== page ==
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Routes in Mt. Goode

Jonny B. Goode T 5.10a/b 6a+ 19 VI+ 19 E2 5b
No Goode T 5.4 4a 12 IV 10 VD 3c
North Buttress T 5.9 5c 17 VI 17 HVS 5a
North Buttress Variation. T 5.11+ 7a 24 VIII 24 E4 6a
South East Slope T 3rd 1- 1 I 1 M 1a
West Ridge of Mt Goode T 5.4 4a 12 IV 10 VD 3c
Type: Trad, Alpine, 800 ft, 3 pitches
FA: Peter Croft and Hayden Kennedy
Page Views: 1,815 total, 31/month
Shared By: hkennedy on Feb 14, 2013
Admins: Chris Owen, M. Morley, Adam Stackhouse, Salamanizer suchoski, Justin Johnsen, Vicki Schwantes

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Description

Mt. Goode is totally rad and if you are looking for some steep granite cracks this variation is bitching! Peter and I added three new pitches to the left of the North Buttress on a steep and obviously featured wall. The rock is awesome, get on it!

P1. Same as the North Buttress route.

P2. Easy and short 5.8 pitch to large ledge bellow the steep wall. Belay on solid cams.

P3. Interesting 5.11 climbing with thin gear and face climbing. Belay on a small ledge with solid cams and one fixed pin.

P4. The money pitch! Amazing fingers/hands splitter through a small roof (5.11+). Belay on a big ledge with solid cams.

From this point follow the North Buttress to the summit.

Protection

Double set of cams to #3, thin nuts

Same descent as the North Buttress

Photos

Vlad S
  5.12
Vlad S  
  5.12
Thanks for the cool hardman variation! It's pretty easy to follow and topo isn't necessary. Here's some additional beta:

The 2nd 5.8 pitch seems to start and end at two KB pitons and climbs up some scary razor-sharp flakes a bit to the right. While it's only 15 m and possible to link with p1 with some sumulclimbing or with the 3rd pitch, it's important to watch where the rope is running as there are a lot of places where it can be cut in an instant.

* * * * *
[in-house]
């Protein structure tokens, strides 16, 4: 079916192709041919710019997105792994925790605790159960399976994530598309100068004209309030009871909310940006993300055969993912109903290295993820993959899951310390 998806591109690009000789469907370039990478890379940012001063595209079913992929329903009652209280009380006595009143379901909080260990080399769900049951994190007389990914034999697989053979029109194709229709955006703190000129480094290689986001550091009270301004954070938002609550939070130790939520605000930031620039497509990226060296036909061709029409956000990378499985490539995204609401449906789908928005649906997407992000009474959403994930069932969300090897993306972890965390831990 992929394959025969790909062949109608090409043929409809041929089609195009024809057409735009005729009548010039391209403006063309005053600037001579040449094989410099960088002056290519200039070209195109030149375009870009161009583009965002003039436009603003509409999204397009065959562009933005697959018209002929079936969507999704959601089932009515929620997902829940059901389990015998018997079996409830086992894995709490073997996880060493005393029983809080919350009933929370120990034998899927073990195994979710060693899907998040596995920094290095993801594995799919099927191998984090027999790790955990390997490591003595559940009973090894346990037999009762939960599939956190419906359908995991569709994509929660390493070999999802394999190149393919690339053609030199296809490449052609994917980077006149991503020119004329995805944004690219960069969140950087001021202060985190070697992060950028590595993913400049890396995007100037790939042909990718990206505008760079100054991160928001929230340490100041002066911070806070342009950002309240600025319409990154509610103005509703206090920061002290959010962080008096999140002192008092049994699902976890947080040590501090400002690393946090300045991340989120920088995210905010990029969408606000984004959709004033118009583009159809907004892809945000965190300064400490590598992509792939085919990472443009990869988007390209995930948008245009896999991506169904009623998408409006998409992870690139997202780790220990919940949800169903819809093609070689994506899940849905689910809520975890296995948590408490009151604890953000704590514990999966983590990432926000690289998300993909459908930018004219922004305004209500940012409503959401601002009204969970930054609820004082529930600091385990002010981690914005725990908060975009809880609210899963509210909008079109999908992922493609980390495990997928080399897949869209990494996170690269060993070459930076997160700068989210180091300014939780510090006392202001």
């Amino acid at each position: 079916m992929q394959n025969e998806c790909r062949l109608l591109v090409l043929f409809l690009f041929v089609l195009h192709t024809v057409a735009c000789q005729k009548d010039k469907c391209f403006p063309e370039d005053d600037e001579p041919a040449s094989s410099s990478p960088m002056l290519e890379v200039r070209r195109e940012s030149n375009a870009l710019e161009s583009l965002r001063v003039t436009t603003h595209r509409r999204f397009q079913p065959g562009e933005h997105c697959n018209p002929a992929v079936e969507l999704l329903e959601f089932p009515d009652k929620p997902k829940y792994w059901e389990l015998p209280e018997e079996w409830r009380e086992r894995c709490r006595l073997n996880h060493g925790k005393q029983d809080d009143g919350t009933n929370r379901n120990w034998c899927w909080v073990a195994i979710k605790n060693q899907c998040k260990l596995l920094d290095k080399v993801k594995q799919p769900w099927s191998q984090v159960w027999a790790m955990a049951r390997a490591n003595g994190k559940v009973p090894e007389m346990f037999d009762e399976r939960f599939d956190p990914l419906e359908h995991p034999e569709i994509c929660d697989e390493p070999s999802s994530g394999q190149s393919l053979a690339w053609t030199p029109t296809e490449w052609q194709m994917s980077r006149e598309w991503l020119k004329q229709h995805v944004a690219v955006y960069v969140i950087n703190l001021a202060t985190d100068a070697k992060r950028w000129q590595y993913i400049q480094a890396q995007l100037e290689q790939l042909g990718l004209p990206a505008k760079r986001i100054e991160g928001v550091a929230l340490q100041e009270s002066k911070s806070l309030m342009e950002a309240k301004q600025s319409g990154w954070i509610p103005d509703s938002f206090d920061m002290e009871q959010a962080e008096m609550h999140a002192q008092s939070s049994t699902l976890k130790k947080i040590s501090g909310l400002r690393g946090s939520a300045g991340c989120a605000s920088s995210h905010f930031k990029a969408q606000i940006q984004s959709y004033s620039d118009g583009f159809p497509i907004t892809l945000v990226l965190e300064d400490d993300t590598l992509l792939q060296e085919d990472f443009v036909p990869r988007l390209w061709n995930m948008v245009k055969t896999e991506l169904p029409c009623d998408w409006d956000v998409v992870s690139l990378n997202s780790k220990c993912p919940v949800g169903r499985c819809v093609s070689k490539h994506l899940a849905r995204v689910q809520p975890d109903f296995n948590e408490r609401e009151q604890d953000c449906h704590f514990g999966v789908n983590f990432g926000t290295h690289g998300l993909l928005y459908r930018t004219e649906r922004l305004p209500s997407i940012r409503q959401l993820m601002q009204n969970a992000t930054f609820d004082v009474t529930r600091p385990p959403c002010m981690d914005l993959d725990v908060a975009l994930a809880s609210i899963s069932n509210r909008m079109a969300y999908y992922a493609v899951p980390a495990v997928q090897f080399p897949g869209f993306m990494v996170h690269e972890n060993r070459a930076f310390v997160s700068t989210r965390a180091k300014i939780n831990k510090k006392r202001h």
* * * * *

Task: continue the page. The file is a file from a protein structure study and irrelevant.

p3 is pretty mellow difficulty-wise. We thought 5.11- at most. However, it's hard not to dislodge most of the flakes that you'll grab onto your belayer. This pitch will take a long time to clean up, if it ever does. We climbed the right crack that continues into the RF corner above, then about 15 ft below the half driven KB piton traversed over left. It's also possible to traverse level with the piton at the same difficulty.

p4, while a beautiful splitter, it was more of a C1 beauty for us. The rating is a total sandbag. We thought we had a good chance of onsighting it if it's really 11+. However, when you get about 15 ft up the crack pinches down to below red C3 size and it's not possible to even get your pinkies in. Walls on both sides are very smooth with only one or two poor footholds for the whole way up to the roof. You have to layback the beast (crack is offset by no more than 1/4 of an inch) with your feet skating around on calcite and a bit of lichen. I couldn't even imagine firing in gear from no feet/tips layback like that and still calling it 5.11+. I managed the first few hard moves and one piece before I was ready to expel my breakfast. The undercling on the left wall at the beginning of the difficulties is tempting, but unless you value your partner's life, I wouldn't touch it. My partner snapped off a book-size chunk off of it without too much effort, but the whole block is barely attached. Once you get to the roof - it's safe sailing to the large ledge above. Glory hands lead to more choss at the top. I'd bring 2-3 sets of 0 and 1 C3s and at least one of each 00 and 000 C3s. If you expect 5.11 climbing, an aider would not go unused as well. You could go with just one #3, if not afraid of a touch run-out 5.10- handcrack. 45m, SOLID 5.12. Jun 10, 2013